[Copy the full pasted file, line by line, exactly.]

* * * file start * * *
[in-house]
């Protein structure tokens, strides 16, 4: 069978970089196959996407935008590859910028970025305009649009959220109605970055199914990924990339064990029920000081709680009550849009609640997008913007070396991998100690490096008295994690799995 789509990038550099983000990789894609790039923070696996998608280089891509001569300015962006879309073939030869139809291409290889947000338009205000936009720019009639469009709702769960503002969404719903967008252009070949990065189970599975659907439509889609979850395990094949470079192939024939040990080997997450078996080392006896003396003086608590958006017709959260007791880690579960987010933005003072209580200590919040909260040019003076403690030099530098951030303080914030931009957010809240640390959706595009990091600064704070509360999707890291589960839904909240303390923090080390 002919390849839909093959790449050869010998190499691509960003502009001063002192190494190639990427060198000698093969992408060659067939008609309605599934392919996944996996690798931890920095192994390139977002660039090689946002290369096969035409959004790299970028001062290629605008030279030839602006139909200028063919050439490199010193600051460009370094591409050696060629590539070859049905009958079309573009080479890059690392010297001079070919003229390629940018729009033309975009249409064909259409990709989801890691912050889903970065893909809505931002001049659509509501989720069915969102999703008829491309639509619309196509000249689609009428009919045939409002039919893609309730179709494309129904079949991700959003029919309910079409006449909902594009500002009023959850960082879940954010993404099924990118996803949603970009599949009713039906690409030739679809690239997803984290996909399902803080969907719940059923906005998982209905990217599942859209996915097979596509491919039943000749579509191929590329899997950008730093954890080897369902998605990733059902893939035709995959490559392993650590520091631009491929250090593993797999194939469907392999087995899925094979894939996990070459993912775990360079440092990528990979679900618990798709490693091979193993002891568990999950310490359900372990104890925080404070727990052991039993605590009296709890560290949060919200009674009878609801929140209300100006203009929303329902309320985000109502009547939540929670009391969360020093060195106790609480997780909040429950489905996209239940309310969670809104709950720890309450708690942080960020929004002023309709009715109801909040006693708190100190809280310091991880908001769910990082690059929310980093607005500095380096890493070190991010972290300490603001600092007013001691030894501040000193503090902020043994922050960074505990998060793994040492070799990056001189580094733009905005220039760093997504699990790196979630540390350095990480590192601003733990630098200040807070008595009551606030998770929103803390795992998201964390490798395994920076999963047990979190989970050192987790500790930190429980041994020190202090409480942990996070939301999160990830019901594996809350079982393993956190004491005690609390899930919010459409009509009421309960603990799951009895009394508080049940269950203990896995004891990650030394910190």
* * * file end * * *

[in-house]
């Protein structure tokens, strides 16, 4: 069978970089196959996407935008590859910028970025305009649009959220109605970055199914990924990339064990029920000081709680009550849009609640997008913007070396991998100690490096008295994690799995 789509990038550099983000990789894609790039923070696996998608280089891509001569300015962006879309073939030869139809291409290889947000338009205000936009720019009639469009709702769960503002969404719903967008252009070949990065189970599975659907439509889609979850395990094949470079192939024939040990080997997450078996080392006896003396003086608590958006017709959260007791880690579960987010933005003072209580200590919040909260040019003076403690030099530098951030303080914030931009957010809240640390959706595009990091600064704070509360999707890291589960839904909240303390923090080390 002919390849839909093959790449050869010998190499691509960003502009001063002192190494190639990427060198000698093969992408060659067939008609309605599934392919996944996996690798931890920095192994390139977002660039090689946002290369096969035409959004790299970028001062290629605008030279030839602006139909200028063919050439490199010193600051460009370094591409050696060629590539070859049905009958079309573009080479890059690392010297001079070919003229390629940018729009033309975009249409064909259409990709989801890691912050889903970065893909809505931002001049659509509501989720069915969102999703008829491309639509619309196509000249689609009428009919045939409002039919893609309730179709494309129904079949991700959003029919309910079409006449909902594009500002009023959850960082879940954010993404099924990118996803949603970009599949009713039906690409030739679809690239997803984290996909399902803080969907719940059923906005998982209905990217599942859209996915097979596509491919039943000749579509191929590329899997950008730093954890080897369902998605990733059902893939035709995959490559392993650590520091631009491929250090593993797999194939469907392999087995899925094979894939996990070459993912775990360079440092990528990979679900618990798709490693091979193993002891568990999950310490359900372990104890925080404070727990052991039993605590009296709890560290949060919200009674009878609801929140209300100006203009929303329902309320985000109502009547939540929670009391969360020093060195106790609480997780909040429950489905996209239940309310969670809104709950720890309450708690942080960020929004002023309709009715109801909040006693708190100190809280310091991880908001769910990082690059929310980093607005500095380096890493070190991010972290300490603001600092007013001691030894501040000193503090902020043994922050960074505990998060793994040492070799990056001189580094733009905005220039760093997504699990790196979630540390350095990480590192601003733990630098200040807070008595009551606030998770929103803390795992998201964390490798395994920076999963047990979190989970050192987790500790930190429980041994020190202090409480942990996070939301999160990830019901594996809350079982393993956190004491005690609390899930919010459409009509009421309960603990799951009895009394508080049940269950203990896995004891990650030394910190």